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Mystic Mantra: Hasrat’s syncretic spirituality

Hasrat dedicated beautiful tributes of love and devotion, through his mystic poetry.

Hasrat dedicated beautiful tributes of love and devotion, through his mystic poetry.

Maulana Hasrat Mohani was one of the Indian mystics who had celebrated divine love and syncretic devotion. He was in his own words, a Sufi mo’min (Sufi believer), ishtiraaki Muslim (secular Muslim), Aashiq-e-Rasool (Holy Prophet lover) and at the same time a Krishna bhakt (Krishna devotee). His conception of inqilab (revolution) and darweshi (asceticism) was the ultimate path he enlightened for the freedom of his country and the liberation of its soul.

In his mystic poetry of Urdu he says:

“Darweshi-o-inqilab a hai mera maslak
Sufimomin hoon, muslim ishtiraaki”

Hasrat dedicated beautiful tributes of love and devotion, through his mystic poetry. He had composed several munajat (spiritual supplications) and na’at (poetry in Prophet Muhammad ‘s praise), for example:

Khyaal e yaar ko dil se mita do Allah Yaa Rasool
Khird ho apna diwaana bana do Allah Yaa Rasool
O Apostle of Allah, purge my heart from all worldly thoughts
Shift my attention toward your devotee, O Apostle of Allah

But he did not forget the earlier prophets who had been sent down to various territories, especially India. An embodiment of compassion, tenderness and divine love, in Maulana Hasrat Mohani’s poetry Krishna is greatly revered as “Hazrat Krishna.”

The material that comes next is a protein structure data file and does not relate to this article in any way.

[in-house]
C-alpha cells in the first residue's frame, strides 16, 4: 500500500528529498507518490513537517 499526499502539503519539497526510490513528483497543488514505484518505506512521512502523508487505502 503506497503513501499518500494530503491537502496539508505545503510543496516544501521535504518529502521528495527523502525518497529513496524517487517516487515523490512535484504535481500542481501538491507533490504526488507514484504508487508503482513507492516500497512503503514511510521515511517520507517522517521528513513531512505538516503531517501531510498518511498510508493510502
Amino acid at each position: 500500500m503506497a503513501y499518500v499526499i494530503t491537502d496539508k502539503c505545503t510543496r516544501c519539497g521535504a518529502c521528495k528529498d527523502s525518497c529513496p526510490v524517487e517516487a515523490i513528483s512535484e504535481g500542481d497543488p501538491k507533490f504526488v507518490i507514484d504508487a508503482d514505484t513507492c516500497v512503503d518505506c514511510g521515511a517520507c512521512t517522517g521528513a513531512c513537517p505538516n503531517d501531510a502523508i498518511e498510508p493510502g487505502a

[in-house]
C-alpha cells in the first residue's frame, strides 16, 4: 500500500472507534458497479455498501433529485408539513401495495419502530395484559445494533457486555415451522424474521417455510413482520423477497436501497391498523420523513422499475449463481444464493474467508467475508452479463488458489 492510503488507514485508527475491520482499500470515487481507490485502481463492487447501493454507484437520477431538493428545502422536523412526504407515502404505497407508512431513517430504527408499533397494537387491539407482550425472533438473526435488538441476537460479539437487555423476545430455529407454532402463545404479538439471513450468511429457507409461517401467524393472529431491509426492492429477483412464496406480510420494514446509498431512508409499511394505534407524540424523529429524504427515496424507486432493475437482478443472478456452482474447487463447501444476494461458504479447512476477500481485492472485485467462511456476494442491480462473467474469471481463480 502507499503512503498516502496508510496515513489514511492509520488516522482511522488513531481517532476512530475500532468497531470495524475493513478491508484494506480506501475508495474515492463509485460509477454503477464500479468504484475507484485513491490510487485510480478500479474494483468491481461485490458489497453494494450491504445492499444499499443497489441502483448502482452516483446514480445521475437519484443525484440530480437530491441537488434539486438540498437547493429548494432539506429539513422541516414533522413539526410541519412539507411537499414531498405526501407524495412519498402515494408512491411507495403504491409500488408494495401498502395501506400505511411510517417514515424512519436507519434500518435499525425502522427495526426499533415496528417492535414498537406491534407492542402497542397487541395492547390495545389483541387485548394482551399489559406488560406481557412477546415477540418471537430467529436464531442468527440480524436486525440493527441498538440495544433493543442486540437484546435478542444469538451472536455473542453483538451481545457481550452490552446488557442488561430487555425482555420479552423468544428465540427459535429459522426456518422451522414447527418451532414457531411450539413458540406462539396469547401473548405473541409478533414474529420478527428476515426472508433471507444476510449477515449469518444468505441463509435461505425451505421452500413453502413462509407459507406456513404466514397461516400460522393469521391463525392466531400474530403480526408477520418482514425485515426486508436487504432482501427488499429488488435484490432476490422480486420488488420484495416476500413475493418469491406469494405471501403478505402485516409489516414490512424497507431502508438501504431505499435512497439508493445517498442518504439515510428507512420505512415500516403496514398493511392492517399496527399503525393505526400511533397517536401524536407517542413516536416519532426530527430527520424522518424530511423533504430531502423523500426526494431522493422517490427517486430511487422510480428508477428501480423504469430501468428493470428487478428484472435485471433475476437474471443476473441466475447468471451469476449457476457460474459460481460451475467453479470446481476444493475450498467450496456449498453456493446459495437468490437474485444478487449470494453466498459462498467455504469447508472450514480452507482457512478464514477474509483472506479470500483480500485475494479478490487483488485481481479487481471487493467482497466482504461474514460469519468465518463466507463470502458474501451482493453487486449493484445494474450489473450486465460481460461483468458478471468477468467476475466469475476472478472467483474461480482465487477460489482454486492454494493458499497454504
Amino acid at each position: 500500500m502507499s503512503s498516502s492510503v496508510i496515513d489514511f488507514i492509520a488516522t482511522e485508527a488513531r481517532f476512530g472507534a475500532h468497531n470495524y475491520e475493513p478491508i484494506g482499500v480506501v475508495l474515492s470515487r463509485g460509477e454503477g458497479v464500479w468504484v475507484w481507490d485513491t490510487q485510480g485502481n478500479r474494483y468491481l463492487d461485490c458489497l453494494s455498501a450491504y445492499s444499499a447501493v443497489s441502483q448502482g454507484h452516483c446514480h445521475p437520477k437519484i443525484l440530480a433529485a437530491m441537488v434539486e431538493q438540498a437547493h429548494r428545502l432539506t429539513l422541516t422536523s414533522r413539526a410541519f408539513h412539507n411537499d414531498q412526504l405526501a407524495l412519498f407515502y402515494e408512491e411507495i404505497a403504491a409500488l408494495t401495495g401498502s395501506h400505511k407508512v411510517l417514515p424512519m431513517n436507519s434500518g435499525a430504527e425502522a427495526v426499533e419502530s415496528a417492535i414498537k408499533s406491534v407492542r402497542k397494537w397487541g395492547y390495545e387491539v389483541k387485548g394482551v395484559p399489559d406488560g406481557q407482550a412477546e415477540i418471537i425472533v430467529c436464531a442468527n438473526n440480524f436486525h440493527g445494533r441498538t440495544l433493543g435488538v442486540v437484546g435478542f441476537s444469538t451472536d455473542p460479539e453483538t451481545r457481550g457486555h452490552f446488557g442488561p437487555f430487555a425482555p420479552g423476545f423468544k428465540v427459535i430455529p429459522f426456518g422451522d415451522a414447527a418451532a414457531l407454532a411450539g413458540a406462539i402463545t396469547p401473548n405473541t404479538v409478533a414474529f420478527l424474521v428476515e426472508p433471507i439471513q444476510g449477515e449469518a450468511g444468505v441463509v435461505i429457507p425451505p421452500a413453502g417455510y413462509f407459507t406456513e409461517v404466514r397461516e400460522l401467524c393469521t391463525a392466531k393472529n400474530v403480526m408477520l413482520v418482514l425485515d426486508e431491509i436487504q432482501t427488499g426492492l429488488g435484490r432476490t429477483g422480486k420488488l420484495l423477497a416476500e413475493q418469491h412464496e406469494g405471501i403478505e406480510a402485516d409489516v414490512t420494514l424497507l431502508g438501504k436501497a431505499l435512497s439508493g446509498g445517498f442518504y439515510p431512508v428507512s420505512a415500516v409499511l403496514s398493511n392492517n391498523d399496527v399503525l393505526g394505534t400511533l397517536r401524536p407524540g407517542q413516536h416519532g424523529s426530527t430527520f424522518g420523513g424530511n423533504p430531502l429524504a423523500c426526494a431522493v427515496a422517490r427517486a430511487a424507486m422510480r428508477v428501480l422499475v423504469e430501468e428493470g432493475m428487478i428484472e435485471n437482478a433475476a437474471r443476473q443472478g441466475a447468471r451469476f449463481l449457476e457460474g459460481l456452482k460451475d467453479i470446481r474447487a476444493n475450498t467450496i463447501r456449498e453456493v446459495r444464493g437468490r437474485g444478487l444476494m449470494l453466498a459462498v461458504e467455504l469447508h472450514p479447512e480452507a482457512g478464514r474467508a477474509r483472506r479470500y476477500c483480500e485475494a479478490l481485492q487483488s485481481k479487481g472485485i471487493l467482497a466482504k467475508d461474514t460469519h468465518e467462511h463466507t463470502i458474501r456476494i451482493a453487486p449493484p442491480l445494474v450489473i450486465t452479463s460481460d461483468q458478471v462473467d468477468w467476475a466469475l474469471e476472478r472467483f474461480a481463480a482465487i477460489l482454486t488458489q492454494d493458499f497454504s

There are a few of his mystic poems about Krishna in Urdu:

Irfan-e-ishq hai mere ka maqaam
Hamil hoonkis ke payaam ka naghma-e-nai ke
Labrez-e-noor hai dil-e-Hasrat, and zahe-naseeb
Ikhusn-i-mushkfaam ke ka shauq-i-tamaam

(I stand where the perfect knowledge of love is found. Who is the flute whose melody fills me? What a good fortune, Hasrat, that your heart brims with a glowing love for the beauty of musk!)

An adherent of the Qadri Sufi order, Hasrat has been inspired by Baghdad’s greatest Sufi saint, Shaikh Abdul Qadir Jilani and Bansa’s Syed Abdur Razzaq. In Awadhi he begs:

“Dayalukhiwayya baghdadi / humhoon garib have jawayya pairs
Birah kimaari, dukhiyaari / taakan kab-lag door
Paar utaar piyase milao/ Razzak piya basayya Baanse nagar”

(Merciful Baghdad Boatman! We poor desire to get across. Separate-wounded, grieved, how long do we have to look at the boat from afar? Beloved Razzaq, who lives in Bansa, please take us across; let us meet the beloved.

Mystic Mantra: Hasrat’s syncretic spirituality

Spiritual luminaries like Maulana Hasrat Mohani need to be remembered during times of communal harmony eroding in the country. His pluralistic messages in India should be rejuvenated, creating an atmosphere in which love is one’s only religion:

“To-se lagaai Kanhaai preet
Kahu or kisurati ab aai kaahe
Hasrat Tan man dhan sab waar-ke
Mathura nagar ramaai chali dhooni”

(My heart has fallen in love with Kanhaiya. Why would anyone else think of it now? Hasrat, give up all that is yours for him. Then go to Mathura and become a jogi.)

Bearing in mind the religious fanatics who may scoff at his devotion to Krishna, the devotional Maulana issues an inclusive “fatwa” in justifying his love:

“Puna hoe na kipreet ka paap Shyam
Kou kaahe pashchatap karat hai
Neha ki aag maatan-pupa
Jalat rahi chup-chaap kab lag”

(Love Shyam is not a sin, nor a virtue. So why do people repent? How long do I have to burn silently in the fire of love, oppressing my heart and my body?)



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